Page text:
Yesterday, the Yankees held a poignant Old Timers' Game, where former players fondly remembered owner George Steinbrenner and public address announcer Bob Sheppard. Goose Gossage said of "The Boss," "He was tougher back in our day than he was later on, over the last regime, the last decade-and-a-half. As much as we won, the more we won, the crazier he got.
Yogi Berra wasn't able to make the game after suffering cuts and bruises in his NJ home. His family put out a statement, "He is extremely disappointed he is unable to participate in the Old-Timers' ceremonies and see so many of his friends. He appreciates all the well-wishes and hopes to be up and about very soon." However, Reggie Jackson was upset, still mourning the death of Steinbrenner, telling reporters, "I'd rather not be here... Thinking about The Boss, he's like family to me," but the team convinced him to attend, "It will be tough. I'll enjoy it. The feelings will be good... We were never enemies. It was always respectful. If I had any difficult times with him I was in a learning process of understanding life. I look at all of the time with him as building a stronger relationship. There are players and owners in history that are tied together in the sport. I'm proud to be tied to him. That will never change."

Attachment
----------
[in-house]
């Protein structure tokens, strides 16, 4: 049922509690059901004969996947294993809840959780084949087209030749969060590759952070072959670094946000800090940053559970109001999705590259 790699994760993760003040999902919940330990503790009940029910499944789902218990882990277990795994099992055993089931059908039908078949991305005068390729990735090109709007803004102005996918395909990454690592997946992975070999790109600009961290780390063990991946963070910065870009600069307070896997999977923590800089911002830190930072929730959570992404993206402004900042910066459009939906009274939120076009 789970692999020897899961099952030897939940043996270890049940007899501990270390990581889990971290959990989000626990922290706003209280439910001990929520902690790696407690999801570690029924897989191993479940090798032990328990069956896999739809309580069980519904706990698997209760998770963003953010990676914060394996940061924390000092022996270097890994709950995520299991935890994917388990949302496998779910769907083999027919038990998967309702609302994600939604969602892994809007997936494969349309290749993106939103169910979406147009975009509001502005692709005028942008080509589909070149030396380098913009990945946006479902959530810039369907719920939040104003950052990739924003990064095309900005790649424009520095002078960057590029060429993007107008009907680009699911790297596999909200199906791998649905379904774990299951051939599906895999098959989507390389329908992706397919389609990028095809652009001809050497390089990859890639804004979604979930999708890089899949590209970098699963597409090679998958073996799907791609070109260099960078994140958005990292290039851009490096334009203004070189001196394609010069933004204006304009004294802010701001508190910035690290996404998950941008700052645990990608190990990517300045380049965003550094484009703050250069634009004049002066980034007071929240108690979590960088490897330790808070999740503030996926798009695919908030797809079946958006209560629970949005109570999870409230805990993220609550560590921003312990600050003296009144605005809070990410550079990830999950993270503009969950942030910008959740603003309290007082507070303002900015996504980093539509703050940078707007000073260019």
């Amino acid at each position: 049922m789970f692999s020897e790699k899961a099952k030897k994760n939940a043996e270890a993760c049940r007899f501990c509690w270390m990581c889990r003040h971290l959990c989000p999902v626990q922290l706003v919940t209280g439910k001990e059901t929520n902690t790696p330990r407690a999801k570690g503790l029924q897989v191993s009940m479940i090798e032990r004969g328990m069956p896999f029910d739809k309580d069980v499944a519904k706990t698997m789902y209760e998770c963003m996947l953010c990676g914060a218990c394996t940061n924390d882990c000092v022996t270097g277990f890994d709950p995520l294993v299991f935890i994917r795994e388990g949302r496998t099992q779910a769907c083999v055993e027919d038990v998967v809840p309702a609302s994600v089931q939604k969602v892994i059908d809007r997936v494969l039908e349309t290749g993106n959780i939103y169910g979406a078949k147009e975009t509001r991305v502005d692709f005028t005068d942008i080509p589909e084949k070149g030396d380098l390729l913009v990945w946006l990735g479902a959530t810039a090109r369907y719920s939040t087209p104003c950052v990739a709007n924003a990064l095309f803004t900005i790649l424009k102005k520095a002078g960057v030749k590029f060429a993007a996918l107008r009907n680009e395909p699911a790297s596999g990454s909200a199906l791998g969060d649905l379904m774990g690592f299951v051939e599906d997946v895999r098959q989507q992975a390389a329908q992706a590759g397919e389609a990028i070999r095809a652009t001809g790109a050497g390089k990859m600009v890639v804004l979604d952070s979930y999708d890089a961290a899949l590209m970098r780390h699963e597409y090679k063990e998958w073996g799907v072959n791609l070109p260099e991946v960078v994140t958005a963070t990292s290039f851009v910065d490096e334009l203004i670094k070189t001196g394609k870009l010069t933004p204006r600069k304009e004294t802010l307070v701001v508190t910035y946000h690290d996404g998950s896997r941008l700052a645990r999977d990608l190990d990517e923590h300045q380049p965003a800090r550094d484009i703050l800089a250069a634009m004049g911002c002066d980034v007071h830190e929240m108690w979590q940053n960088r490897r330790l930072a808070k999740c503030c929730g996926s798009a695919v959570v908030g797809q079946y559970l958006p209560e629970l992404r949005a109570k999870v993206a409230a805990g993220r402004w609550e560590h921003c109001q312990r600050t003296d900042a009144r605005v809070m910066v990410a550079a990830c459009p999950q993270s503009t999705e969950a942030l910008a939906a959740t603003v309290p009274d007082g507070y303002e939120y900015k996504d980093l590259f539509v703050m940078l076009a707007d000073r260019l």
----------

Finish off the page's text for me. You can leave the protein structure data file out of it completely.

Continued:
Sheppard was also part of the tributes with his widow Mary attending Old Timers' Day and receiving cheers from the crowd. During the 7th inning stretch, instead of playing "Take Me Out To The Ballgame," a video of Sheppard singing, "Let Me Call You Sweetheart," his Mother's Day tradition, was played.
The NY TImes' William C. Rhoden writes today that the Yankees "sells history" like no other sports team, "Despite the team’s seeming narcissism, Major League Baseball could learn something from the annual showcase of Old-Timers’ Day. The Yankees are the only team that annually holds one, but it is something that baseball should encourage every team to do periodically. Old-Timers’ Day is the celebration of continuity and reunion. Few teams have the Yankees’ history, but every team has former players... On Saturday, current Yankees players moved among generations of players who had worn pinstripes at one time or another. Very few players in any sport experience this kind of generational continuity during their careers."